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Old 01-11-2015, 04:41 PM   #21
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Here are some raw videos from when I took a 24' RIB through the canal at night:

Tender Canal Transit Videos Photos by captbill11 | Photobucket
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Old 01-11-2015, 04:42 PM   #22
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There's no room for you with a Panamax ship in the lock...
Mark: You're right! Though when the new locks open up next year (?), there might be room for us. It looks like the new locks will accommodate ships 54' wider and 235' longer than the Panamax ships.
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Old 01-11-2015, 05:32 PM   #23
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"Do you mean a transit advisor? "

Yeah, that's what I was trying to say. The guy on the boat with you. I don't know terminology.

I find these canal transits by pleasure boats fascinating. I'll probably never do one but enjoy reading about it.
Transit advisor and agent are two different things. Agent helps arranging things and with paperwork. Advisor is provided by the canal and is mandatory. You also feed and take good care of the advisor while they are with you. If you fail to feed them properly they send for food and you not only pay for the food but also the delivery by boat. Meal turns out to be several hundred dollars in total.
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Old 01-11-2015, 05:35 PM   #24
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Here are some raw videos from when I took a 24' RIB through the canal at night:
Inquiring minds have to know...why were you taking a tender through? Although honestly that looks like fun. Don't think we'll take ours through separately though. lol
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Old 01-11-2015, 06:14 PM   #25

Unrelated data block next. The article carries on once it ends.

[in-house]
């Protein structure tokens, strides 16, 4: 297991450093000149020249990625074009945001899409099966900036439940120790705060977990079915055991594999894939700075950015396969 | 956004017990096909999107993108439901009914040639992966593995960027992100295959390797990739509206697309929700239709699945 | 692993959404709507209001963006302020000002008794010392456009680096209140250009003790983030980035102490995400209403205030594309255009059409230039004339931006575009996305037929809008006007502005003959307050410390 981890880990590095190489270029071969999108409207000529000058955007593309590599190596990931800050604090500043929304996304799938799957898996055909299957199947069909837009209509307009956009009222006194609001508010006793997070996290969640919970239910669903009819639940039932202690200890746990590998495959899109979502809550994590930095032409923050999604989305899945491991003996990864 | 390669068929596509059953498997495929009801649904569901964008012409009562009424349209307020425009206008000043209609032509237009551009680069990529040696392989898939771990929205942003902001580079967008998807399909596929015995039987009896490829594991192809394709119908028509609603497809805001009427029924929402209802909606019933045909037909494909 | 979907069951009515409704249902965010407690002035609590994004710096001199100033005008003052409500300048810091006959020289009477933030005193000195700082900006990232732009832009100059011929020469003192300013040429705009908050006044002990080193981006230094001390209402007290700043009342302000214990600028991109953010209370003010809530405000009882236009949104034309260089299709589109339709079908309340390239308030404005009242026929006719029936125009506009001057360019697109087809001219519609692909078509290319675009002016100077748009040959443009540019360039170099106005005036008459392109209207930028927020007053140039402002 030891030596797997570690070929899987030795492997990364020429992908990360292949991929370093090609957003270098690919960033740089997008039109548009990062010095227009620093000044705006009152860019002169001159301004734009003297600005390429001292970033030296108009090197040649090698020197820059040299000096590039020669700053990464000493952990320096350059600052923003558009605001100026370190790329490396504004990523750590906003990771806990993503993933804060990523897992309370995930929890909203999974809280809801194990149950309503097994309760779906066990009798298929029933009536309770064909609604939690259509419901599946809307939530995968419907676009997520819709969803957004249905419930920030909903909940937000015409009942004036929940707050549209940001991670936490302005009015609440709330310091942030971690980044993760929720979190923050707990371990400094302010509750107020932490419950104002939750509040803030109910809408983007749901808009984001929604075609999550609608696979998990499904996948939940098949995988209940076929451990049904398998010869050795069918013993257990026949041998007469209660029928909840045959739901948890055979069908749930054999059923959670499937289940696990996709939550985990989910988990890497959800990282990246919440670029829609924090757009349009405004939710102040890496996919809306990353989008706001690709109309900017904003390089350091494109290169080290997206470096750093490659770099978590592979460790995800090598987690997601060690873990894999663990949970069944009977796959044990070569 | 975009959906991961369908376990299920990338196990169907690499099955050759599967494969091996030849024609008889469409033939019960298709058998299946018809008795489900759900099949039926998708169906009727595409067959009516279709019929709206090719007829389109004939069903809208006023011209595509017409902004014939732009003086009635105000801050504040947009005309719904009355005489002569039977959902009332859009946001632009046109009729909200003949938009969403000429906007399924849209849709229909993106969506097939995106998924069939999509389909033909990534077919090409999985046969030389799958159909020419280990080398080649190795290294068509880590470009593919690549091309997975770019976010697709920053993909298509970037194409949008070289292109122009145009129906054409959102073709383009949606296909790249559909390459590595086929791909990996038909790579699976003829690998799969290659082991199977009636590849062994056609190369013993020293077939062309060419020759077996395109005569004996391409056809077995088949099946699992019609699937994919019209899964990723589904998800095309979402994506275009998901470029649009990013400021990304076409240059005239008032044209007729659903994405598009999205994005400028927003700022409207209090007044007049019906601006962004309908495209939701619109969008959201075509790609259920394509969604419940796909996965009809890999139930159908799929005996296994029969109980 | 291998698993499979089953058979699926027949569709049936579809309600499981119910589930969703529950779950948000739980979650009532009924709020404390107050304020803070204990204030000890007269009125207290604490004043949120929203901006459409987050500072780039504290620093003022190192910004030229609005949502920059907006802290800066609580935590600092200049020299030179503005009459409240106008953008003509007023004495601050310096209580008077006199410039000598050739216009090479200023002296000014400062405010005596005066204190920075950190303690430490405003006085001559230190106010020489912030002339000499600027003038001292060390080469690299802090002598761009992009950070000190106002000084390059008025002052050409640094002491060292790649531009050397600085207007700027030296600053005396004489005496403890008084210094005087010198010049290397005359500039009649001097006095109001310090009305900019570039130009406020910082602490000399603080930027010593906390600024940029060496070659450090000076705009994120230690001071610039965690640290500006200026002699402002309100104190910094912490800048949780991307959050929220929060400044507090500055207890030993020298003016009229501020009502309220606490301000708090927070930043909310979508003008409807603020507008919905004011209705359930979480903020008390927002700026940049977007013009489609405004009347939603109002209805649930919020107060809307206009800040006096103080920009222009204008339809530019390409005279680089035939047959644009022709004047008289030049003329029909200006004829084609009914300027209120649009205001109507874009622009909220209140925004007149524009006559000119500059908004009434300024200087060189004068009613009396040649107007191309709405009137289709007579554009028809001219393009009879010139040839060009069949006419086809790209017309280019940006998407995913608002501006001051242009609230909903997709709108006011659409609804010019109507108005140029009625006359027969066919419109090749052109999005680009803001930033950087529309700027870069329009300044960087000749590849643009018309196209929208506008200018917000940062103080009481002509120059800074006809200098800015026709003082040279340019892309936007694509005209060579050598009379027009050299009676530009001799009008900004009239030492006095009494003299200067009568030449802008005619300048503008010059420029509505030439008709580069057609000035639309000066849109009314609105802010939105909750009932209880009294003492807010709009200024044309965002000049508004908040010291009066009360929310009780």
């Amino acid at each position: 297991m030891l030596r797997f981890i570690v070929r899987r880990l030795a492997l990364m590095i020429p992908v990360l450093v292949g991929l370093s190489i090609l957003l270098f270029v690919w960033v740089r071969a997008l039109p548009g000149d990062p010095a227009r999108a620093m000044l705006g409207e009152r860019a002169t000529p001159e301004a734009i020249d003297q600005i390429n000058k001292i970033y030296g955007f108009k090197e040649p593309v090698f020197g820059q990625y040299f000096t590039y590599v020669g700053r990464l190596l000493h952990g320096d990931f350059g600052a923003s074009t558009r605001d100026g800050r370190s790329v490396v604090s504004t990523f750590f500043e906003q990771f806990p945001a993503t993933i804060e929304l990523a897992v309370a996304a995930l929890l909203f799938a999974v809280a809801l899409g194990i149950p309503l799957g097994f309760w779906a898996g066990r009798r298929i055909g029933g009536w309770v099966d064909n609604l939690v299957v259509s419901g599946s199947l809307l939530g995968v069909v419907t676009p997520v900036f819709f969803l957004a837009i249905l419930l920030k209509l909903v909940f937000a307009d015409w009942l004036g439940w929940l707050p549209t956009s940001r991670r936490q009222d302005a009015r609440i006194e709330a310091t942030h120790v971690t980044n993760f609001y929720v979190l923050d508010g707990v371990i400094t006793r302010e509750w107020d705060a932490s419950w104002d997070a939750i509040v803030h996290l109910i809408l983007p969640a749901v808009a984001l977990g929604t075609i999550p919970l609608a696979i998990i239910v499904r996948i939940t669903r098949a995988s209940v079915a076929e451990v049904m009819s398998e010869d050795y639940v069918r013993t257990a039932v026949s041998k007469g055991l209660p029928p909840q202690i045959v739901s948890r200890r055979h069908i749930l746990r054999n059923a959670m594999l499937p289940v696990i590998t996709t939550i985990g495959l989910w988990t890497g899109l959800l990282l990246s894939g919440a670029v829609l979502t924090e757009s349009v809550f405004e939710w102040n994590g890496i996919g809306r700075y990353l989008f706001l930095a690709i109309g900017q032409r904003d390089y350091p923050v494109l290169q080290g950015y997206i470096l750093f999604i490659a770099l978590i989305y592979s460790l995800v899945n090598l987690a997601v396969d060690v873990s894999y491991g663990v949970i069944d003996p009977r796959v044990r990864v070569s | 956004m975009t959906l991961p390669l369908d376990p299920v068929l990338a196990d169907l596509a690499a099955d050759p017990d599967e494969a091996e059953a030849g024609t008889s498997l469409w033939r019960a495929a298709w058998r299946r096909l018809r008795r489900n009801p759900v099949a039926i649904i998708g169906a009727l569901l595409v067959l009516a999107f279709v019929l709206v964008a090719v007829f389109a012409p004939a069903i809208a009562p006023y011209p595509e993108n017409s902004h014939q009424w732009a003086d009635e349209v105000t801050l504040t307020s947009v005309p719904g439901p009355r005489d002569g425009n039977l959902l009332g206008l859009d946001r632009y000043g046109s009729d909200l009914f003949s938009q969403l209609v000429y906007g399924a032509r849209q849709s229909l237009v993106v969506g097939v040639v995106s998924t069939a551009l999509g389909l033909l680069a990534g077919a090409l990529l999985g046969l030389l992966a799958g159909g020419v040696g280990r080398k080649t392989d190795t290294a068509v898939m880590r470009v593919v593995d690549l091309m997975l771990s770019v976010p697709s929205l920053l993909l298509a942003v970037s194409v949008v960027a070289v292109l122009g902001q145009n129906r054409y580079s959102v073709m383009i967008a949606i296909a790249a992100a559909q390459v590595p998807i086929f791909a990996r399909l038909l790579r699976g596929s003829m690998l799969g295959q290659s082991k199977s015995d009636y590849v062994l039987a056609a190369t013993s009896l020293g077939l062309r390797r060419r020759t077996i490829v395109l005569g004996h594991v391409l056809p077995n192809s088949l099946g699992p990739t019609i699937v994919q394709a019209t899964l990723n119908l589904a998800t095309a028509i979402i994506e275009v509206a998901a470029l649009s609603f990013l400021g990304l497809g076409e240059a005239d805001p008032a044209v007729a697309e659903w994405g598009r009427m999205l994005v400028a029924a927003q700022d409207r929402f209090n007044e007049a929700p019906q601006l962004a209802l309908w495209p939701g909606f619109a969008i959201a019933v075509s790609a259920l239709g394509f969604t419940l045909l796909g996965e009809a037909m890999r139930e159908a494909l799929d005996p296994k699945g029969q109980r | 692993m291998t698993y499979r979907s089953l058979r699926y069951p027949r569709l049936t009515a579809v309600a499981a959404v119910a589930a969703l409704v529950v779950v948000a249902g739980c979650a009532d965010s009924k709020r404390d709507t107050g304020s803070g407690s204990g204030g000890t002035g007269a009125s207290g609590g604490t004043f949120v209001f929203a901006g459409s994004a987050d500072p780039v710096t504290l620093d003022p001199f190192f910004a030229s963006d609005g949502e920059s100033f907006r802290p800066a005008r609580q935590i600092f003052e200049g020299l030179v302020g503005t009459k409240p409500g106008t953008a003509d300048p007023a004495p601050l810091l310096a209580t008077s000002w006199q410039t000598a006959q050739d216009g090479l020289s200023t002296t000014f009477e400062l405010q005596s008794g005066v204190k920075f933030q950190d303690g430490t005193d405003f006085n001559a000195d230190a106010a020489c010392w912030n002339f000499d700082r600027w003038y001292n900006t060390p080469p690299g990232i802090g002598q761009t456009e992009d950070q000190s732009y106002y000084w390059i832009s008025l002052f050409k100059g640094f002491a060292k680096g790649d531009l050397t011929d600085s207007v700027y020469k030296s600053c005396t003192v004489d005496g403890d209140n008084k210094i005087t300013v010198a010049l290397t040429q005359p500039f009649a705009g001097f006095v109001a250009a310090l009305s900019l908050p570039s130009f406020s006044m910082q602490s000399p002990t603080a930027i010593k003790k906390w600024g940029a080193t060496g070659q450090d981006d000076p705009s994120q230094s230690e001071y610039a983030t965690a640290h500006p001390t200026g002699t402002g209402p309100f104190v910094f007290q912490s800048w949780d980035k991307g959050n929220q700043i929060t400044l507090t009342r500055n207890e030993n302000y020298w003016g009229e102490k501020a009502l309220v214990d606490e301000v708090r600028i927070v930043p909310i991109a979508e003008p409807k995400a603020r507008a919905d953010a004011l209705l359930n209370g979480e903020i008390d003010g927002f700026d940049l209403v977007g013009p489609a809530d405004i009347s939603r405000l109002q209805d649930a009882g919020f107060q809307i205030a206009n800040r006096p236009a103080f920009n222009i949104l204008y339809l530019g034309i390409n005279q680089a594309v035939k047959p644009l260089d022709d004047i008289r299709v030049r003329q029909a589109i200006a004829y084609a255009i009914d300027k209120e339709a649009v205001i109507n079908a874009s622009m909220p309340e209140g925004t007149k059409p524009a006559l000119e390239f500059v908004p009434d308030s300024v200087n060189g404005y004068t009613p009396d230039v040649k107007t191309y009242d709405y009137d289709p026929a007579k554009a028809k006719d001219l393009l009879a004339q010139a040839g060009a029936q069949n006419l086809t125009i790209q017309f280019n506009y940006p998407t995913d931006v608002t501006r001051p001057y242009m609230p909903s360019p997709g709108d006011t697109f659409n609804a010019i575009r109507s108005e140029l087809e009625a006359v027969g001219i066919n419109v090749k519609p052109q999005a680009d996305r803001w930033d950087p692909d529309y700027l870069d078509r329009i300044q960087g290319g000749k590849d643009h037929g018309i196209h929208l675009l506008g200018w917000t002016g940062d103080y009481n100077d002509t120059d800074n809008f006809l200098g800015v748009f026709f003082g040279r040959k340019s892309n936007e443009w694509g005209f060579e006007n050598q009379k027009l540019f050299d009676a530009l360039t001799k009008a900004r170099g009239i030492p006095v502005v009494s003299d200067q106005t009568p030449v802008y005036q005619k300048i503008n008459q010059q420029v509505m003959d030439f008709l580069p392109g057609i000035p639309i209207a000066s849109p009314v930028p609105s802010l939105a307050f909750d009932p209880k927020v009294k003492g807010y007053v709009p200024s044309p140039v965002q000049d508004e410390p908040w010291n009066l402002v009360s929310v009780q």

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Inquiring minds have to know...
Yes, what's the story please. 6 people, side tied to the wall, 24' tender, what did you feed the advisor?
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Old 01-11-2015, 07:55 PM   #26
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Inquiring minds have to know...why were you taking a tender through? Although honestly that looks like fun. Don't think we'll take ours through separately though. lol
It was the boat we towed along with us from Fort Lauderdale. And since you can't tow anything with you through the canal, nor could I seem to find a way to get it trailered across Panama that didn't involve massive paper work and risk, I had to get it admeasured and run it through with myself, a line handler and an advisor.

It was a bit of an adventure that first time through with the RIB. The canal agent had to buy a port a potty for us because you have to have a head on board for the advisor to use if needed. We started the trip at about 3:30 in the afternoon waiting in the anchorage for the canal advisor to meet us (you should have seen the look on his face when the pilot boat got close enough to us for him to get a good look at just what he was about to take through the canal :-) ) and we finished up at 3:30 in the morning after a cab ride back to Shelter Bay, where the mothership was docked at the time, from Panama City.
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Old 01-11-2015, 09:12 PM   #27
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Anchoring in Lake Gatun looks hazardous with many snags from century-old trees. Cutting the trees at waterline rather than their complete removal was a disservice to boaters.






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Old 01-11-2015, 10:36 PM   #28
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West to East is generally easier and can be done during one day, from early morning until late afternoon or evening.
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Old 01-11-2015, 10:43 PM   #29
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West to East is generally easier and can be done during one day, from early morning until late afternoon or evening.
Always prefer east-toward-west travel. I'd rather have 25-hour days rather than 23-hour days. ... By the way, the Atlantic entrance to the Panama canal is west of the Pacific Ocean end.
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Old 01-11-2015, 11:08 PM   #30
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I had the opportunity to meet and work with Roy Bravo last year.. he was highly recommended by friends that skipper a 80' northern Marine.

Roy is a jovial very hard working fellow that gets results. He was able to get me checked out of Panama after hours on a Sunday with little trouble.